Setting up your reef aquarium with corals, if you do not choose the right one according to your expertise, can mean that your coral can end up unhappy in their new environment. Thus, knowing about different types of coral can help you make an informed decision.
If you want to learn about the types of corals for a reef tank, then keep reading.
Soft corals are known for adjusting well to life in an aquarium and needing low to medium lighting and similar reef conditions. They are made of rigid calcium carbonate and proteins and do not have an exoskeleton. Reef keepers should keep in mind that most soft corals can grow rapidly when they are present in reef aquariums.
Some of the most well-known soft corals are blue corals, pipe corals, green star polyps, and tree corals.
Blue corals have aragonite skeletons and contain polyps that live in tubes throughout the skeleton.
Green star polyps, a type of Pachyclavularia coral, are distinct for their vibrant color and star-like polyp arrangement. They are easy to take care of, as long as you have a high water flow and the right amount of lighting. It is also considered one of the best corals for beginners to get.
Compared to other corals, tree corals have thin stalks which do not contain any polyps. Instead, the polyps are located on the thin branches attached to the stalks.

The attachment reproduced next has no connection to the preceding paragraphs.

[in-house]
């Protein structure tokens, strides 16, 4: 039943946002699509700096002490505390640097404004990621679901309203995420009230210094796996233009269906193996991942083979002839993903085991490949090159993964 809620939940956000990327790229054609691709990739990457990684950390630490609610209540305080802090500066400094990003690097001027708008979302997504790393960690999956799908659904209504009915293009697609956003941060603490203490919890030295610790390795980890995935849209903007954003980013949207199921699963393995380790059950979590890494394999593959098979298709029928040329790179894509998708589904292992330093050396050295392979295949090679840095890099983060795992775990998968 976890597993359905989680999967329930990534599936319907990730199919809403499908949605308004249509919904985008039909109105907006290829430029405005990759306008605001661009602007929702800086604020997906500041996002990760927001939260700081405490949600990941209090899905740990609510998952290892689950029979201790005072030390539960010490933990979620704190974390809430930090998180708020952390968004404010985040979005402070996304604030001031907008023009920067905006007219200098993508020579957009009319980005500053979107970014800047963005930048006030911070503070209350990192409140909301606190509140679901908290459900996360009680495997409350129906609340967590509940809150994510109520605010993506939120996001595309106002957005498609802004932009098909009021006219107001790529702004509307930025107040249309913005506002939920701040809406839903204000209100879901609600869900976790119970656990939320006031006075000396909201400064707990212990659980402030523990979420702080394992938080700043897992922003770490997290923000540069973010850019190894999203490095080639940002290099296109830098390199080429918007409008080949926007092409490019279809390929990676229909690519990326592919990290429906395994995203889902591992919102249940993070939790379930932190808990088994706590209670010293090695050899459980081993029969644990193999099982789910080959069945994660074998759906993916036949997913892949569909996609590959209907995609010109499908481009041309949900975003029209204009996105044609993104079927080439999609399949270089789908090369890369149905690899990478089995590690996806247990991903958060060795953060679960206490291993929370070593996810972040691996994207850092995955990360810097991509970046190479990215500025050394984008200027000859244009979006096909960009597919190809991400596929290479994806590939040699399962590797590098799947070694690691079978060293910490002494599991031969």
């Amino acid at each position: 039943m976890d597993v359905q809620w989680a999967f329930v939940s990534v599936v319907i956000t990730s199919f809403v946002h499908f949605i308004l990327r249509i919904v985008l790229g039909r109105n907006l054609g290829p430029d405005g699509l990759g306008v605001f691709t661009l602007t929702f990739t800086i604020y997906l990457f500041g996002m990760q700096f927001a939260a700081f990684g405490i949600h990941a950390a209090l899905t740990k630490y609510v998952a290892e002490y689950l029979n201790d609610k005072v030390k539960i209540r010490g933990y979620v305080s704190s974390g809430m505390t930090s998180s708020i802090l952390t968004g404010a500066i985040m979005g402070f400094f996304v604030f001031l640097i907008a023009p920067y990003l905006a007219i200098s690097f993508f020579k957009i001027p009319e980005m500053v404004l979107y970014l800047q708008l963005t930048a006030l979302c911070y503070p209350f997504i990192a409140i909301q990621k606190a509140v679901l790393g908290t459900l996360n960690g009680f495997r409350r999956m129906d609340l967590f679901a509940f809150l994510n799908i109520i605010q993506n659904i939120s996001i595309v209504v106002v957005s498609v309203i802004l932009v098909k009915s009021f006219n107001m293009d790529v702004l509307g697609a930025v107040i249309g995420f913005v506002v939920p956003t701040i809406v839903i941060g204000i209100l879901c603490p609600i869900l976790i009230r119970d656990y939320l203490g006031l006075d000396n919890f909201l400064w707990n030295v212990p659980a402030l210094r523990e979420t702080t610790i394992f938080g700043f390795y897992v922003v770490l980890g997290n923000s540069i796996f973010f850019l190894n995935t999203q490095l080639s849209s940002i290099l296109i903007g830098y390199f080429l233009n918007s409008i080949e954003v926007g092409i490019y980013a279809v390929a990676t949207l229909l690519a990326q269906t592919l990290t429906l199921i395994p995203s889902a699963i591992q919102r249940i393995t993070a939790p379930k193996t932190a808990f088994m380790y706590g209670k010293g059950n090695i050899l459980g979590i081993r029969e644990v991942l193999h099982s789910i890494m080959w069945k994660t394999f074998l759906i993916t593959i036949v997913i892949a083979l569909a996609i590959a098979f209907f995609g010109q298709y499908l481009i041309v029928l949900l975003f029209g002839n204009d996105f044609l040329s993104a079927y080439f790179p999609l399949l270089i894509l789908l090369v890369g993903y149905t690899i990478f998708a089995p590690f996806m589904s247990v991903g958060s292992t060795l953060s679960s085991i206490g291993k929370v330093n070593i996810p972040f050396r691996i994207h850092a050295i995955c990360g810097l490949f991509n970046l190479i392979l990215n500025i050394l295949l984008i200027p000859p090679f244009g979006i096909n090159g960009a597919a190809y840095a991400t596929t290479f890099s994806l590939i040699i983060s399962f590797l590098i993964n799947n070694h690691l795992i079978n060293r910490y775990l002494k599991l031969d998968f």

Hardier corals are made from rigid calcium carbonate, but do not have the proteins that soft corals have. This makes them develop an internal skeleton and resemble rocks. They grow slowly and do not develop a lot of color as they mature.
Some of the most popular types of harder corals are bubble coral, staghorn coral, and finger coral.
Bubble coral are called such because of their bubble-shaped polyps. When handling them, try and avoid brushing it against hard surfaces. If you end up doing so, its delicate polyps may get torn.
Staghorn coral have really porous and lightweight skeletons. They can be challenging to care for because they need stable tank conditions and a lot of light.
Finger coral are notable for their stalks that look like fingers. When caring for this coral, make sure it has a lot of space around them in the tank and let it have a lot of light.
Learn About the Right Types of Corals for Reef Tank
From the most popular corals to corals cared for by more experienced owners, getting the right types of corals for reef tanks can help enhance your tank. Once you get the right corals for you and your skillset, the corals you choose will be easy to care for. Before finalizing what will be in your reef tanks, do your research beforehand on the types of corals for a reef tank.
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